• Arabidopsis ActinDepolymerizing Factor AtADF4 Mediates Defense Signal Transduction Triggered by
    , 2009
    Co-Authors: Miaoying Tian, Faisal Chaudhry, R. Ruzicka, R Ichard B. Meagher, Christopher J Staiger

    Abstract:

    The Actin cytoskeleton has been implicated in plant defenses against pathogenic fungi and oomycetes with limited, indirect evidence. To date, there are no reports linking Actin with resistance against phytopathogenic bacteria. The dynamic behavior of Actin filaments is regulated by a diverse array of Actin-binding proteins, among which is the ActinDepolymerizing Factor (ADF) family of proteins. Here, we demonstrate that Actin dynamics play a role in the activation of gene-for-gene resistance in Arabidopsis (Arabidopsis thaliana) following inoculation with the phytopathogenic bacterium Pseudomonas syringae pv tomato. Using a reverse genetics approach, we explored the roles of Arabidopsis ADFs in plant defenses. AtADF4 was identified as being specifically required for resistance triggered by the effector AvrPphB but not AvrRpt2 or AvrB. Recombinant AtADF4 bound to monomeric Actin (G-Actin) with a marked preference for the ADP-loaded form and inhibited the rate of nucleotide exchange on G-Actin, indicating that AtADF4 is a bona fide ActinDepolymerizing Factor. Exogenous application of the Actindisrupting agent cytochalasin D partially rescued the Atadf4 mutant in the AvrPphB-mediated hypersensitive response, demonstrating that AtADF4 mediates defense signaling through modification of the Actin cytoskeleton. Unlike the mechanism by which the Actin cytoskeleton confers resistance against fungi and oomycetes, AtADF4 is not involved in resistance against pathogen entry. Collectively, this study identifies AtADF4 as a novel component of the plant defense signaling pathway and provides strong evidence for Actin dynamics as a primary component that orchestrates plant defenses against P. syringae.

  • Actin Depolymerizing Factor
    , 2000
    Co-Authors: David R Kovar, Christopher J Staiger

    Abstract:

    Unlike other Actin-binding proteins, Actin Depolymerizing Factor (ADF) binds to both filamentous and globular Actin, and causes the rapid depolymerization of Actin filaments. ADF localizes to sites of active Actin dynamics, including growing maize root hairs. ADF activity is regulated by a variety of stimuli implicated in affecting Actin organization, such as pH changes, phosphorylation and polyphosphoinositides. Our current understanding of ADF’s role in regulating Actin dynamics has been greatly enhanced through examination of the biochemical properties of plant ADFs. ADF depolymerizes Actin filaments by a combination of severing activity and enhancing the rate of Actin monomer dissociation from the pointed end. As a result, ADF-induced depolymerization creates a large pool of Actin subunits. When the ends of Actin filaments are uncapped, this pool is able to rapidly repolymerize. However, when filament ends are capped, repolymerization can not occur. Therefore, depending upon the presence of Actin-filament capping Factors, ADF either drives filament turnover or induces total depolymerization.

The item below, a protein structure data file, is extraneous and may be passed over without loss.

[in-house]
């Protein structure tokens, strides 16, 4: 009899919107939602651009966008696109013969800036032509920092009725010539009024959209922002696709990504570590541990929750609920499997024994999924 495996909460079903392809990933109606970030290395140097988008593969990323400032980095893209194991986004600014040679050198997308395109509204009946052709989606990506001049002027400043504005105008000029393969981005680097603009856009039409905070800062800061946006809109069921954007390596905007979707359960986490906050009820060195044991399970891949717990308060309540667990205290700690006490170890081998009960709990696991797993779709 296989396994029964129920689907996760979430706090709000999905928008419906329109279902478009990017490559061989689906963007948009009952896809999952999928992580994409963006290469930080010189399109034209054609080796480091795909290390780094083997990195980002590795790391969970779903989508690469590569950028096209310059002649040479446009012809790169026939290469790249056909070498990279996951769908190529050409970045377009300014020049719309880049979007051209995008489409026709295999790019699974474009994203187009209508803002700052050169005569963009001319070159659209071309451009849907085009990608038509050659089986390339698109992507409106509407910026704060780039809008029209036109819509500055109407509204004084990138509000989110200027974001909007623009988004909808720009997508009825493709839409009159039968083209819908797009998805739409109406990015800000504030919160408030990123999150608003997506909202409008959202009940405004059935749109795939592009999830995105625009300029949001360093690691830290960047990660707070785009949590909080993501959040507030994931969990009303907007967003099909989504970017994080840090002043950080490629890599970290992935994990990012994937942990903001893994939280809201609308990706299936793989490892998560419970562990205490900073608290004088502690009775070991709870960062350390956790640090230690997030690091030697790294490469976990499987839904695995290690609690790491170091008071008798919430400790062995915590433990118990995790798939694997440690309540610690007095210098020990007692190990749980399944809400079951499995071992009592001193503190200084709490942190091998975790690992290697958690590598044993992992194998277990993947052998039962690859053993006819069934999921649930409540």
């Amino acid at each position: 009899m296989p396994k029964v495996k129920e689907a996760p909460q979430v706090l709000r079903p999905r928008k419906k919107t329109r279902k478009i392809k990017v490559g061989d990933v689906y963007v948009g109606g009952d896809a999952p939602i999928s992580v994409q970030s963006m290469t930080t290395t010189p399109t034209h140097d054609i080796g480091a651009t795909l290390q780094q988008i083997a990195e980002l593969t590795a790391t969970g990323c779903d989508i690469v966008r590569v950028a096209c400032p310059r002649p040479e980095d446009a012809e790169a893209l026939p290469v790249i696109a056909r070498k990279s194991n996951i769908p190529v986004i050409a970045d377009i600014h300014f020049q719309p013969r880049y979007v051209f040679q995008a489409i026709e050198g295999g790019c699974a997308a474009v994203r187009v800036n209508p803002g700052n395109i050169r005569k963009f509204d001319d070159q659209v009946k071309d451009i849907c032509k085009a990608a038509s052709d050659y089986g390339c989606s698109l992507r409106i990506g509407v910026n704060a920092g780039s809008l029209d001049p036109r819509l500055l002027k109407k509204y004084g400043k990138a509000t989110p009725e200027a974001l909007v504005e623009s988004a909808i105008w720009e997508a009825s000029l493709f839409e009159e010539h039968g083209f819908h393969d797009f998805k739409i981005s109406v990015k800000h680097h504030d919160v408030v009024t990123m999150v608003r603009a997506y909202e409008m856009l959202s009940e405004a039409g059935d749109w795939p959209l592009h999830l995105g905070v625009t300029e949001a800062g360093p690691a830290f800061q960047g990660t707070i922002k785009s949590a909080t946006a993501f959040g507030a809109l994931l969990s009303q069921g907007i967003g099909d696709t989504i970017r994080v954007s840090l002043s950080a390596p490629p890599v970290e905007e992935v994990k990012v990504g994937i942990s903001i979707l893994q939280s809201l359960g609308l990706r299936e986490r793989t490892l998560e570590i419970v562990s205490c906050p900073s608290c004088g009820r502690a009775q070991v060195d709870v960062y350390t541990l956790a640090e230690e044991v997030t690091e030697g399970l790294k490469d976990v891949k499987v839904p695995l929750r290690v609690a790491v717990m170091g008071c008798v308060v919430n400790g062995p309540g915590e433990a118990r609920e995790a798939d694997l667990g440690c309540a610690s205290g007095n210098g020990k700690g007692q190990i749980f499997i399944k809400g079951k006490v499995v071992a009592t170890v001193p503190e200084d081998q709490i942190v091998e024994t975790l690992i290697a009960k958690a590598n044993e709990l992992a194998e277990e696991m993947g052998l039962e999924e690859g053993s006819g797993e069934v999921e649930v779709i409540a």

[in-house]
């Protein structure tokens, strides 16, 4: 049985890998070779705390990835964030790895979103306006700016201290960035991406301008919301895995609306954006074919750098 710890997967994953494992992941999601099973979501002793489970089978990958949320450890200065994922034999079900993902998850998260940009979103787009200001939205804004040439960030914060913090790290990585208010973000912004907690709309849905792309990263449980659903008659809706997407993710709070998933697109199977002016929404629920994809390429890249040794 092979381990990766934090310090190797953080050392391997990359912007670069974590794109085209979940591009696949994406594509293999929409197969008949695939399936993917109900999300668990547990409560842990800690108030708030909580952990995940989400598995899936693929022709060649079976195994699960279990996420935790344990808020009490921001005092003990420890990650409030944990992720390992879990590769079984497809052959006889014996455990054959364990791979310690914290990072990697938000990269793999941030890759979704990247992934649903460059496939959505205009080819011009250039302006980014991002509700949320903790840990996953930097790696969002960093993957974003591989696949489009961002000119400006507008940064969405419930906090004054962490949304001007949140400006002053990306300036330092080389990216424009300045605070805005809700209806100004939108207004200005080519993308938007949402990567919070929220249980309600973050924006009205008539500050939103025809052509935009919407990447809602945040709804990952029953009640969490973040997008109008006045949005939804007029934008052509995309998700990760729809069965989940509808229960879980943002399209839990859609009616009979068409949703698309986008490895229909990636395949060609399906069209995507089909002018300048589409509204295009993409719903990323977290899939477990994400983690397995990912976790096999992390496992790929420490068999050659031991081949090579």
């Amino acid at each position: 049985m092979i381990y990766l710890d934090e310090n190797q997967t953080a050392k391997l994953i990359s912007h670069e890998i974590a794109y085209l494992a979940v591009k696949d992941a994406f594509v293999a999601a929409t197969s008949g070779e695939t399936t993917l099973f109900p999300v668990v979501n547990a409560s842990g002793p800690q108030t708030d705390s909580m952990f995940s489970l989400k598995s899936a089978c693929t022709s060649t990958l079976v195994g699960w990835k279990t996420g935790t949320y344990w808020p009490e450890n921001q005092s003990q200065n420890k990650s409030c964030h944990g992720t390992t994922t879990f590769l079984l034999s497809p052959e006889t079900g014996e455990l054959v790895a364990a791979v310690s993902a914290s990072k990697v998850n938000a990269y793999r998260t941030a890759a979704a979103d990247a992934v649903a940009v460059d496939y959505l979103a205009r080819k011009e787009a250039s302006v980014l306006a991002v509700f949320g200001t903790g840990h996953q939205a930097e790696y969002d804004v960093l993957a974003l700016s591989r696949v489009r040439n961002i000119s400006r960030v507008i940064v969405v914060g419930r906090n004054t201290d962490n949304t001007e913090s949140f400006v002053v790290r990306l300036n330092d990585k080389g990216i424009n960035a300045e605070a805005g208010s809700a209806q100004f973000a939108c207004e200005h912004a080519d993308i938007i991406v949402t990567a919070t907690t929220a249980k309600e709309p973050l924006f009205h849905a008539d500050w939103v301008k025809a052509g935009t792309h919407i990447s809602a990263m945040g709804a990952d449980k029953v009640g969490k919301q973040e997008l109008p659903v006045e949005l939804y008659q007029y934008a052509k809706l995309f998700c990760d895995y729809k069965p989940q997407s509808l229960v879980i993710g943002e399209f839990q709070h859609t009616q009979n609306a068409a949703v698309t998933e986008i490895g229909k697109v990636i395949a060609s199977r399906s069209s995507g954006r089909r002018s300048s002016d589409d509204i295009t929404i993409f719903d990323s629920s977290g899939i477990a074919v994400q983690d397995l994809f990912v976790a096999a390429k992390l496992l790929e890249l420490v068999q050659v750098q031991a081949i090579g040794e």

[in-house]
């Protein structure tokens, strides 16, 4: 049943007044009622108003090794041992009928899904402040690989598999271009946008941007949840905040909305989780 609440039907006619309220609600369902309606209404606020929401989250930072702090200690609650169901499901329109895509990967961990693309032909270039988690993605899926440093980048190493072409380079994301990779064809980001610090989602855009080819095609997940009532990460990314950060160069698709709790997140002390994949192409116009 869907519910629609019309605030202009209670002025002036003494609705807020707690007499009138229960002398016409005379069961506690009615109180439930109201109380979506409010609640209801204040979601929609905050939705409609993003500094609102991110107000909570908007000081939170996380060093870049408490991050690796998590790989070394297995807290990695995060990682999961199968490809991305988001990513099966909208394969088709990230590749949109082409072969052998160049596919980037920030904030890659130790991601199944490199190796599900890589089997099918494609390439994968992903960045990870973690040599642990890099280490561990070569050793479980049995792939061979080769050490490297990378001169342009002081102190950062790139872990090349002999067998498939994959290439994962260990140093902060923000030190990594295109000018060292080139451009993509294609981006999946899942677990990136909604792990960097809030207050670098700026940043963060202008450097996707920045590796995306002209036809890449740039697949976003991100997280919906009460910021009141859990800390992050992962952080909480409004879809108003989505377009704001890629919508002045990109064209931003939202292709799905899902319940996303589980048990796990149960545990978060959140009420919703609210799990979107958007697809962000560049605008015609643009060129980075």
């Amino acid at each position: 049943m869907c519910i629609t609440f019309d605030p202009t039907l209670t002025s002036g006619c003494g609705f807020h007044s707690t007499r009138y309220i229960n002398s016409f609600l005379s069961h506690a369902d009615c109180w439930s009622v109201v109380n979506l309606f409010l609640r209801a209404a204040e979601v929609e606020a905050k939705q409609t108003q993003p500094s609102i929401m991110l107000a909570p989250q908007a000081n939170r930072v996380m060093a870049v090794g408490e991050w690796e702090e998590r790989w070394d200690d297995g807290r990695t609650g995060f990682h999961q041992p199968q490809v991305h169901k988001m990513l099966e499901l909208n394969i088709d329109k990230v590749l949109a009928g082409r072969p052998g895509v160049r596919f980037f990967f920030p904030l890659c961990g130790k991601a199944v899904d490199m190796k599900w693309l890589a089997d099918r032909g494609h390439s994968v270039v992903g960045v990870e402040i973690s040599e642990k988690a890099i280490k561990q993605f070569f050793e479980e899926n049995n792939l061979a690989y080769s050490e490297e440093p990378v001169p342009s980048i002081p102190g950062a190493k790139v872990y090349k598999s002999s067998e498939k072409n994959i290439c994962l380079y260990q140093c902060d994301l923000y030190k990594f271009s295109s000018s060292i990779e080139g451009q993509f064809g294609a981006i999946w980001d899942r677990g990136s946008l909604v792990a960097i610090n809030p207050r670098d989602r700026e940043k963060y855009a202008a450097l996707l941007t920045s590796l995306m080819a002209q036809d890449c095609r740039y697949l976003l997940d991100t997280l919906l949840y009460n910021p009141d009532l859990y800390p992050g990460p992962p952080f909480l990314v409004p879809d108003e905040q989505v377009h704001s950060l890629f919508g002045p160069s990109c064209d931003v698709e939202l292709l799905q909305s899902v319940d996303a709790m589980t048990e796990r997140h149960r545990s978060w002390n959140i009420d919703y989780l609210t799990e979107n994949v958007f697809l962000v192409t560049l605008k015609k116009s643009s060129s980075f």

Kurato Mohri – 3rd expert on this subject based on the ideXlab platform

  • the two caenorhabditis elegans Actin Depolymerizing Factor cofilin proteins differently enhance Actin filament severing and depolymerization
    Biochemistry, 2005
    Co-Authors: Sawako Yamashiro, Kurato Mohri

    Abstract:

    ActinDepolymerizing Factor (ADF)/cofilin enhances the turnover of Actin filaments by two separable activities: filament severing and pointed-end depolymerization. Multicellular organisms express multiple ADF/cofilin isoforms in a tissue-specific manner, and the vertebrate proteins are grouped into ADFs and cofilins on the basis of their biochemical activity. A recent comparative study has shown that ADF has greater severing and Depolymerizing activities than cofilin [Chen, H., Bernstein, B. W., Sneider, J. M., Boyle, J. A., Minamide, L. S., and Bamburg, J. R. (2004) Biochemistry 43, 7127-7142]. Here, we show that the two Caenorhabditis elegans ADF/cofilin isoforms exhibit different activities for severing and Depolymerizing Actin filaments. The ADF-like non-muscle isoform UNC-60A had greater activities to cause net depolymerization and inhibit polymerization than the cofilin-like muscle isoform UNC-60B. Surprisingly, UNC-60B exhibited much stronger severing activity than UNC-60A, which was the opposite of what was observed for vertebrate counterparts. Moreover, UNC-60B induced much faster pointed-end depolymerization of rabbit muscle Actin than UNC-60A, while UNC-60A caused slightly faster depolymerization of C. elegans Actin than UNC-60B. These results suggest that cofilin-like UNC-60B is kinetically more efficient in enhancing Actin turnover than ADF-like UNC-60A, while ADF-like UNC-60A is suitable for maintaining higher concentrations of monomeric Actin. These functional differences might be specifically adapted for different Actin dynamics in muscle and non-muscle cells.